All­baugh resigned in Decem­ber 2002, announc­ing that he was going to seek his for­tune by set­ting up a con­sult­ing firm that would help cor­po­ra­tions hop­ing to do busi­ness in Iraq. His replace­ment, Michael Brown, also had no expe­ri­ence with dis­as­ter relief. 

In March 2003, FEMA became a part of the Home­land Secu­ri­ty Depart­ment and its empha­sis shift­ed from deal­ing with nat­ur­al dis­as­ters to poten­tial ter­ror­ist attacks. Writ­ing in the Sep­tem­ber 1 Wash­ing­ton Post, Eric Holde­man, emer­gency man­age­ment direc­tor for King Coun­ty, Wash­ing­ton, asked why the country’s pre­mier agency for deal­ing with such events [has been] sys­tem­at­i­cal­ly down­grad­ed and all but dis­man­tled by the Depart­ment of Home­land Security.” 

He not­ed that this year it was announced that FEMA is to offi­cial­ly’ lose [its] dis­as­ter pre­pared­ness func­tion. … In fact, FEMA employ­ees have been direct­ed not to become involved in dis­as­ter pre­pared­ness func­tions, since a new direc­torate (yet to be estab­lished) will have that mission.”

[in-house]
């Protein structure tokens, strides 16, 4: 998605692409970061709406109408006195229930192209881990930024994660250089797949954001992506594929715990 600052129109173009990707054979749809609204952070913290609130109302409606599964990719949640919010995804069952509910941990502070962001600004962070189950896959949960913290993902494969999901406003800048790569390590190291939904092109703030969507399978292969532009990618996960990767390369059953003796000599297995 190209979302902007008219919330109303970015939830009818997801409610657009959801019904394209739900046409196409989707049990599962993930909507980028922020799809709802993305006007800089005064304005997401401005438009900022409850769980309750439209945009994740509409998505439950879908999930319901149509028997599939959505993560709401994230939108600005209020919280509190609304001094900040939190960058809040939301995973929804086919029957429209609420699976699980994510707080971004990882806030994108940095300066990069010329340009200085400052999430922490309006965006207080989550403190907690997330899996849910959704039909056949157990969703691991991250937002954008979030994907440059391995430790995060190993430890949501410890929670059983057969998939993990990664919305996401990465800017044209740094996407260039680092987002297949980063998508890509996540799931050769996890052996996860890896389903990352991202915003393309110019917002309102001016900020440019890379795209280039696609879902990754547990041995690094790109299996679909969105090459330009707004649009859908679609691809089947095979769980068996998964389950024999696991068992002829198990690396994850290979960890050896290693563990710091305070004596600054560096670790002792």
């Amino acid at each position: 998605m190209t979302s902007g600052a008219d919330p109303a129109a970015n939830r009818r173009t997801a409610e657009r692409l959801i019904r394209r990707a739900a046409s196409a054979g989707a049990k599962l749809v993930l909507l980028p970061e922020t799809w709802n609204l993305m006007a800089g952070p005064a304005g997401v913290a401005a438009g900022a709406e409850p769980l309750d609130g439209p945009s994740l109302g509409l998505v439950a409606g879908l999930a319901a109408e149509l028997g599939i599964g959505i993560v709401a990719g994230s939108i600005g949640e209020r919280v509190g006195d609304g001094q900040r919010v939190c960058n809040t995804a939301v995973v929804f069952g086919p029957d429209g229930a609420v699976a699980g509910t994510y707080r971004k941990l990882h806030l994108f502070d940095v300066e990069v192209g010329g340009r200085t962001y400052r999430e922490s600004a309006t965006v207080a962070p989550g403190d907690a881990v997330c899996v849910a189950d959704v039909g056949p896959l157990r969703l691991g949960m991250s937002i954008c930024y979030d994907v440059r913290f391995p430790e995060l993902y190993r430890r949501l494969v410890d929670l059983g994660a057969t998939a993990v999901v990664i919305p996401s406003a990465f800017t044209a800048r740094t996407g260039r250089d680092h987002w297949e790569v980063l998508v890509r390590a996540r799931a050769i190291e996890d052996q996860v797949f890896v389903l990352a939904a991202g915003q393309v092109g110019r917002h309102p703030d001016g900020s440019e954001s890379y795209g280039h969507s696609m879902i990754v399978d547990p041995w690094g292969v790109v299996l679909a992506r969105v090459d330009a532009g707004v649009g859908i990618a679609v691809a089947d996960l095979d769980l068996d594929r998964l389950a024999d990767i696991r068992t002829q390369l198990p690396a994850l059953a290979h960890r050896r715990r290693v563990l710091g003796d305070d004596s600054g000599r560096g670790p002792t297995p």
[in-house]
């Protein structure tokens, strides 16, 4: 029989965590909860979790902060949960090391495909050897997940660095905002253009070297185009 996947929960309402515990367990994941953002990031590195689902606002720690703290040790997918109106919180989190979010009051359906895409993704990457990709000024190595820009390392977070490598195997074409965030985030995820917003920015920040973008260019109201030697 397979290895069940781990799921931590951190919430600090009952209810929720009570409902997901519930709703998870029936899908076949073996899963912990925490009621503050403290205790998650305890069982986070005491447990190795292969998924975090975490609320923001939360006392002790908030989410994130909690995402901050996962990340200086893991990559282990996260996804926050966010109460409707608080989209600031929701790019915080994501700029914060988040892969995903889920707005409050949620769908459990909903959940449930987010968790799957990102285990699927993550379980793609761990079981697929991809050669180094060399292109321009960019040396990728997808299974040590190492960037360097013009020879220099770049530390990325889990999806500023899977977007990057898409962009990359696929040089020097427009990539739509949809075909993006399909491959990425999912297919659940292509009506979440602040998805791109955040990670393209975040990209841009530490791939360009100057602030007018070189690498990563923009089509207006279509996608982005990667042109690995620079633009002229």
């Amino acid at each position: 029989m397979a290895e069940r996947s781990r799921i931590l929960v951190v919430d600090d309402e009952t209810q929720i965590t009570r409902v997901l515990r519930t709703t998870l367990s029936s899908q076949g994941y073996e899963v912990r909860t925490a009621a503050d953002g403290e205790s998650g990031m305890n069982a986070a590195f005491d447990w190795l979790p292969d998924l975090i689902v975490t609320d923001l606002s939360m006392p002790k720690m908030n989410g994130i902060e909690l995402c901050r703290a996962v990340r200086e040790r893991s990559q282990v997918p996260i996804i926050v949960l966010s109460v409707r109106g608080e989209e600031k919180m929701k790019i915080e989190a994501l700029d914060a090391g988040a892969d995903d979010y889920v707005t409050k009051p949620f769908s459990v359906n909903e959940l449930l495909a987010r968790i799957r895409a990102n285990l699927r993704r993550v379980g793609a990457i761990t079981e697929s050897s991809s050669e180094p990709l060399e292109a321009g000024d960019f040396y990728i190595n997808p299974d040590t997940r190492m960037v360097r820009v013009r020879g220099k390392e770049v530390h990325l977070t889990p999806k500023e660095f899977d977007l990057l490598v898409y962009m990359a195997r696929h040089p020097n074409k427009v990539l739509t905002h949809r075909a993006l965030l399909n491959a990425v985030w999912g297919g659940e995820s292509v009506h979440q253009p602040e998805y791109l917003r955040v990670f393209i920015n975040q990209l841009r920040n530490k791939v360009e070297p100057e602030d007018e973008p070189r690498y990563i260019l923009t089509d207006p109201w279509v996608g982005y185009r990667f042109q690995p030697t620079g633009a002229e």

Holde­man praised James Lee Witt, direc­tor of FEMA under Clin­ton, for show­ing a seri­ous regard for the cost of nat­ur­al dis­as­ters in both eco­nom­ic impact and lives lost or dis­rupt­ed.” In the 90s, Witt had devel­oped a plan for just such a New Orleans dis­as­ter that would have pre-deployed hos­pi­tal ships and ships with pumps to remove water from the city. Accord­ing to Knight Rid­der, fed­er­al offi­cials said a hos­pi­tal ship was pre­pared to leave Bal­ti­more on Sep­tem­ber 2 – four days after the hurricane.

Pri­vate prof­its, pub­lic risk

Why was the fed­er­al gov­ern­ment so poor­ly pre­pared for a dis­as­ter on the Gulf Coast?

In June 2004, FEMA pri­va­tized its hur­ri­cane dis­as­ter plan for New Orleans, con­tract­ing the work to the Baton Rouge, La., firm Inno­v­a­tive Emer­gency Man­age­ment (IEM) whose mot­to is Man­ag­ing Risk in a Com­plex World.”